Other countries to have offered educational opportunities for Sahrawi refugees include Spain, where the Sahrawi cause enjoys significant support and solidarity from the Spanish public. Hundreds of Spanish NGOs offer summer programmes for Saharawi children every year, giving them a chance to spend the summer away from hardships of occupied life in desert refugee camps. Most of these children go back to the camps at the end of the summer, but those who remain are offered the chance to stay with Spanish host families to pursue their education and learn a new language. Many stay for more than a decade, growing up into adulthood and adopting both Saharawi and Spanish cultures. The Spanish educational system enjoys a significant influence within the camps themselves, with most of the Saharawi population in the camps bilingual speakers, making Spanish one of the principal languages spoken in the camps.
A number of Latin American countries, such as Mexico and Venezuela, have also opened their doors to Saharawi refugees to study at some of their top universities. In the USA and Norway, many Saharawis undertake courses such as journalism, international affairs and diplomacy, seen as extremely important for the Saharawi struggle. Indeed, many combine their studies with speaking engagements at the United Nations and other major international organisations, acting as a voice for their nation.
In addition to such advocacy efforts, young diaspora Saharawis are increasingly turning to social media as tools for informing the world about the Saharawi struggle. Indeed, many have been inspired to pursue degrees abroad to become citizen journalists and organisers. A generation of young Saharawis is today emerging of journalists, broadcasters and published authors.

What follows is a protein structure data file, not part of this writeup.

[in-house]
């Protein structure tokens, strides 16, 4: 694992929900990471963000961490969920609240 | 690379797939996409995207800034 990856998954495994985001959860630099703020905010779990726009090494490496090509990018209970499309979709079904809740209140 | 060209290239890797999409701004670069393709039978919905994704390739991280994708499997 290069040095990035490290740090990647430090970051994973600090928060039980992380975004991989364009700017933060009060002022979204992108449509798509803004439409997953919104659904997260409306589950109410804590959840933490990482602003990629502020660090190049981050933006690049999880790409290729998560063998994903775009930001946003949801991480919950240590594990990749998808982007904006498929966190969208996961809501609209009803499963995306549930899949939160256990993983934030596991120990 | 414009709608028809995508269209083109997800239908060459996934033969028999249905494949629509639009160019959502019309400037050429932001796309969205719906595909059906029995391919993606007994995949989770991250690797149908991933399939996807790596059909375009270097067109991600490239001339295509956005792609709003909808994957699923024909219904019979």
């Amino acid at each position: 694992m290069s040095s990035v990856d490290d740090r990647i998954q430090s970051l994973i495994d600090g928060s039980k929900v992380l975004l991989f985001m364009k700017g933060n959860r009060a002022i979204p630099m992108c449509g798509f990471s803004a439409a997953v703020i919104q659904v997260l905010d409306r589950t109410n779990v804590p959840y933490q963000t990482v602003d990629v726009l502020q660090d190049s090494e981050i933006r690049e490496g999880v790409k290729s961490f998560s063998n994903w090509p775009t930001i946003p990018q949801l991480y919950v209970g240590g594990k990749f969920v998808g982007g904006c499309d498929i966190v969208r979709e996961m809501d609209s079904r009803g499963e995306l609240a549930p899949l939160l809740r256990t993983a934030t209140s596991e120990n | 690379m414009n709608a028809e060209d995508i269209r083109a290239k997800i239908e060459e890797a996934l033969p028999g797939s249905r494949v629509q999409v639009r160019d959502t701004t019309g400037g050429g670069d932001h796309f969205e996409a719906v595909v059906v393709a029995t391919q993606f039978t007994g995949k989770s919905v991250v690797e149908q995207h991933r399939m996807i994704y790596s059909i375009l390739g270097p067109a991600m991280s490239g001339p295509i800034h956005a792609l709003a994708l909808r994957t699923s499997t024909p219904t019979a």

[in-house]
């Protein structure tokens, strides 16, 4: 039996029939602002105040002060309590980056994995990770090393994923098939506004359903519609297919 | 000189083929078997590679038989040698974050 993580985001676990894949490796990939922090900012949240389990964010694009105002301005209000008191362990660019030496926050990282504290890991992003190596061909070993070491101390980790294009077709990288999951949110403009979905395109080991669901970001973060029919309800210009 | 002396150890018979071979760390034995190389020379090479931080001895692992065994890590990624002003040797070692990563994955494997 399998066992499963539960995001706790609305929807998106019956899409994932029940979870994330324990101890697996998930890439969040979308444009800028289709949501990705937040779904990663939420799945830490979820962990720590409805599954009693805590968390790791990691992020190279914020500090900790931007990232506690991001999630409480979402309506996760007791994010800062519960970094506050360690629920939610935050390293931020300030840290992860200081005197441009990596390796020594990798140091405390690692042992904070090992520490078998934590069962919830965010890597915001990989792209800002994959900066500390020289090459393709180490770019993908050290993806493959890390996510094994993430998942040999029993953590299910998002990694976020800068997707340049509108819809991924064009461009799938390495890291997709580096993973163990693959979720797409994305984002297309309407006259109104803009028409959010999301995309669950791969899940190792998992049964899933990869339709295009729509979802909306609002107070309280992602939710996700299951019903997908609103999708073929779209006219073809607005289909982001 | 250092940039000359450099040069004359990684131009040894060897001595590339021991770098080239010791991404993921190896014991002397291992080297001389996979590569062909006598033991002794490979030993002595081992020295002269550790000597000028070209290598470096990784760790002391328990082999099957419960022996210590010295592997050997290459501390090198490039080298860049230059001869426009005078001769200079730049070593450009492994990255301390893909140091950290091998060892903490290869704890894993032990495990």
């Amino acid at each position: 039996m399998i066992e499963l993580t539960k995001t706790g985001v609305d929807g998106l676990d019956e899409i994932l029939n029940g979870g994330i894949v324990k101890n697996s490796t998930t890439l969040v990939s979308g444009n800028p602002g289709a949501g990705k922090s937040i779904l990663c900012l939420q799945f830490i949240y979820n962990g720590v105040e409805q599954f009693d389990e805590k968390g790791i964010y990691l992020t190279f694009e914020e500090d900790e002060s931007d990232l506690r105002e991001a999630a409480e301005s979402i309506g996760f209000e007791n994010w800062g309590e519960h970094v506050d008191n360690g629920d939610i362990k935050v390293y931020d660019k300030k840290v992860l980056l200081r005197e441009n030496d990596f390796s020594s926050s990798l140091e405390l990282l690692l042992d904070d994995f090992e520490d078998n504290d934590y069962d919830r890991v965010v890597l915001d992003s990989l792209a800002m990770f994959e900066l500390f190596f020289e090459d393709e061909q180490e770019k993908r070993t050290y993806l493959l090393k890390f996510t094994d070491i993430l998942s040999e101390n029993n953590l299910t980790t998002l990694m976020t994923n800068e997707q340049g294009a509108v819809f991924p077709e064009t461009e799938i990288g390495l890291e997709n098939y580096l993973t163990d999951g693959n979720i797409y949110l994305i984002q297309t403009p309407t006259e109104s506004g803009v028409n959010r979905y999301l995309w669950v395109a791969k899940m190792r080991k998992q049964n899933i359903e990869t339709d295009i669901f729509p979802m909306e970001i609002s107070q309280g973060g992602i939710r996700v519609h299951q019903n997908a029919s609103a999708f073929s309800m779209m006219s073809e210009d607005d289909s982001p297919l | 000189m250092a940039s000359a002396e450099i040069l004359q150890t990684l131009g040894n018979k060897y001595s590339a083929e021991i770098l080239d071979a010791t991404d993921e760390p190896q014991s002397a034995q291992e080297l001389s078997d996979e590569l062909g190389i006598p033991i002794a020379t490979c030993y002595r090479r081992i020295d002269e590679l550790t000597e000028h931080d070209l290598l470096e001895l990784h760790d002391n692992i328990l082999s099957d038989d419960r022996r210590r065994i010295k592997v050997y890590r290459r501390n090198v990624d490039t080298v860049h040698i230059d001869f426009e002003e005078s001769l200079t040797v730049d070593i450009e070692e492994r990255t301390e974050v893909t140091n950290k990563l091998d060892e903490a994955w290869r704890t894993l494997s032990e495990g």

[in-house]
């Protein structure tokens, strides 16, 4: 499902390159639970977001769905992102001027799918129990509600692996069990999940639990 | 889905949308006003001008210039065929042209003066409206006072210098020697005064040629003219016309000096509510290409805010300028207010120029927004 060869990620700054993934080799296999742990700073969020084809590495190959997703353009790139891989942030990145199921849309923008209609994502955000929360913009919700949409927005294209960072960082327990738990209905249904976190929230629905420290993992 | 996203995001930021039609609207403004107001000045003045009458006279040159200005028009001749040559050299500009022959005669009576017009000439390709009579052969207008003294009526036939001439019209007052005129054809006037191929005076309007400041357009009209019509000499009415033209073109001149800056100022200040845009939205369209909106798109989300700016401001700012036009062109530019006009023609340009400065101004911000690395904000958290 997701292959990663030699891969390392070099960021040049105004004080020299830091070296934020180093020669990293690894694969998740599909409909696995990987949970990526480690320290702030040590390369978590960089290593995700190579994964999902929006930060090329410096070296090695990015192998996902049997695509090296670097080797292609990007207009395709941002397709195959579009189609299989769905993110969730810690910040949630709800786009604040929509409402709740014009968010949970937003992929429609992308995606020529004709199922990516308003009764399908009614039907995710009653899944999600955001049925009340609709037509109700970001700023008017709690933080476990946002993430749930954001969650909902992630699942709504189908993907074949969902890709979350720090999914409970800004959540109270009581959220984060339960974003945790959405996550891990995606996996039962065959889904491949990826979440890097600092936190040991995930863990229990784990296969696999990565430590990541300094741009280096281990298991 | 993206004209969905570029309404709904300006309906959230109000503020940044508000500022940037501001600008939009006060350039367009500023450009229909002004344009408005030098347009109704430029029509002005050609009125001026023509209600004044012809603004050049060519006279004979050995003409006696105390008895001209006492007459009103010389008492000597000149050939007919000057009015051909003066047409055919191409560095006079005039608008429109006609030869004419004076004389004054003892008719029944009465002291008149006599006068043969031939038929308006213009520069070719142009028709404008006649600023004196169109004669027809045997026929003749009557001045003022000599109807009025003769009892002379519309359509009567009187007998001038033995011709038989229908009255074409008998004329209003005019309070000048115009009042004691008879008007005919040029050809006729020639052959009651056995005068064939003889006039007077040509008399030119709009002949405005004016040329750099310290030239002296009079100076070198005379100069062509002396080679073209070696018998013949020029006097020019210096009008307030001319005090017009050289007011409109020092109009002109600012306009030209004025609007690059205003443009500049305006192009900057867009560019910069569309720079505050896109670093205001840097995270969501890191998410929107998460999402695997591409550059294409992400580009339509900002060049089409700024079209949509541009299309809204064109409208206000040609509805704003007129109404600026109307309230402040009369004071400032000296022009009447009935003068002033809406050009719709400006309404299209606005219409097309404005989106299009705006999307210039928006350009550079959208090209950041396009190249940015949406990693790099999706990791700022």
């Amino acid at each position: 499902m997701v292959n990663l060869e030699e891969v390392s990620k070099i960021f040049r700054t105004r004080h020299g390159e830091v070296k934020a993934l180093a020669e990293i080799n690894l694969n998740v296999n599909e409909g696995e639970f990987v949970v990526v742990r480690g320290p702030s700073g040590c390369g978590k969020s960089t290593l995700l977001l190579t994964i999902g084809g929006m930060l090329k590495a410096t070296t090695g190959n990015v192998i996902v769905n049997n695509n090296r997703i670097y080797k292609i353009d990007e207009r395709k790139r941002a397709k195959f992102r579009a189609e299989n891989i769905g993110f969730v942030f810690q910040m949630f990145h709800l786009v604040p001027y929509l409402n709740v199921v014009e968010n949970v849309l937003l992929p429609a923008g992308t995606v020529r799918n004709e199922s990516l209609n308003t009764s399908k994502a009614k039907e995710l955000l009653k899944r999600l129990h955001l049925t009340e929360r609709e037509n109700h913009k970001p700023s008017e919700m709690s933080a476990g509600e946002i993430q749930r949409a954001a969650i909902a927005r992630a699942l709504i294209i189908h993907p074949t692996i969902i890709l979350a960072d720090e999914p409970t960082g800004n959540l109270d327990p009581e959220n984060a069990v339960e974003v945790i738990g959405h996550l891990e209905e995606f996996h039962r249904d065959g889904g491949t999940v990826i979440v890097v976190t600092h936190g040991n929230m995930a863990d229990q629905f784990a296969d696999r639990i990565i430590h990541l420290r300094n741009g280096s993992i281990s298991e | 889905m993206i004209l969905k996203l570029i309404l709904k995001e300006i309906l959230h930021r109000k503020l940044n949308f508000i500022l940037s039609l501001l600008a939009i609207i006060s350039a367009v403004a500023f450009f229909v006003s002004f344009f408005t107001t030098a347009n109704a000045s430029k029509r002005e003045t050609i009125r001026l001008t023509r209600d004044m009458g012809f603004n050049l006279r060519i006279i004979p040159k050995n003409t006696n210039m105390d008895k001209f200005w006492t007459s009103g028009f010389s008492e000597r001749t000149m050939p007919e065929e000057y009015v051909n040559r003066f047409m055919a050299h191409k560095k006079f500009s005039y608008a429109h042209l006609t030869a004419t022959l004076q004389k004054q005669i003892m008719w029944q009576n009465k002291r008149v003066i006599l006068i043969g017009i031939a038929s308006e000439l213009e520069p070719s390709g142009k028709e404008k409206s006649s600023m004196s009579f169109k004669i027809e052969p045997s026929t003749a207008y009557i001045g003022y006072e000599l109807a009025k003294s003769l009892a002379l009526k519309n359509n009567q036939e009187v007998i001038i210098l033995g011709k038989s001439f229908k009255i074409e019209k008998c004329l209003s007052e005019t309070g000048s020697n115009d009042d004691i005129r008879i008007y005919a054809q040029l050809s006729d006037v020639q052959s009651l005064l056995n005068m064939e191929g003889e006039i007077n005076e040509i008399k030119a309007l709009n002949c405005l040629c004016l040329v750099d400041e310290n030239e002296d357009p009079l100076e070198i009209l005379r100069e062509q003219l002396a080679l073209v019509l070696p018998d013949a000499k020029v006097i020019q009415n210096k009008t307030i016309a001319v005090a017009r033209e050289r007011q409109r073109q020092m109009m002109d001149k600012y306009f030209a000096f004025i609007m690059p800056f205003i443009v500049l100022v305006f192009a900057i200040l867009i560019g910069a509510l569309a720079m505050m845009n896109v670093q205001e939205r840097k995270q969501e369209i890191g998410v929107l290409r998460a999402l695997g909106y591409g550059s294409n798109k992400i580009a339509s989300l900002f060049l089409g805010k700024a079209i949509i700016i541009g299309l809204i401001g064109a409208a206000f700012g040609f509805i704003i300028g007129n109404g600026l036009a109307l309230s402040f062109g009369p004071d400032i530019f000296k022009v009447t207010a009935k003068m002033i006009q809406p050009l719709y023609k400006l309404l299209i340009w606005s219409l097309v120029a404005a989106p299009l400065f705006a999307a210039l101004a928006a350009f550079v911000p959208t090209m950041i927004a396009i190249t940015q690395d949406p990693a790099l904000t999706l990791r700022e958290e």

The struggle is not confined to Saharawis in the refugee camps, however. Those living under Morocco’s occupation, too, despite the crackdown on their freedom of movement and expression, continue to rise up, using peaceful protests, Youtube videos, poetry, and music to oppose Morocco’s occupation and human rights violations. Althoguth this has been met with greater police repression, Saharawis are unwilling to give up protesting anytime soon.
As the Saharawi conflict enters its fifth decade, the hardships and uncertainties have not stopped the Saharawi population or its youth from dreaming of a better future, one of dignity and freedom. While the dream lives on, Saharawis continue to pursue education in all its forms.
The refugee camps themselves have become a melting pot of indigenous and international cultures. Education has offered young Sahrawi the opportunity to equip themselves with precious tools for advancing the national cause, as well as build cultural and political bridges of solidarity between the Saharaoui people and other peoples, cultures and nations around the globe.
For a generation of young Saharawis, education abroad has offered the chance to build a better future not only for the themselves, but also for their Saharawi community in the camps and elsewhere. Many have turning their thousands of days in exile into a path towards genuine hopes and dreams for themselves and their homeland.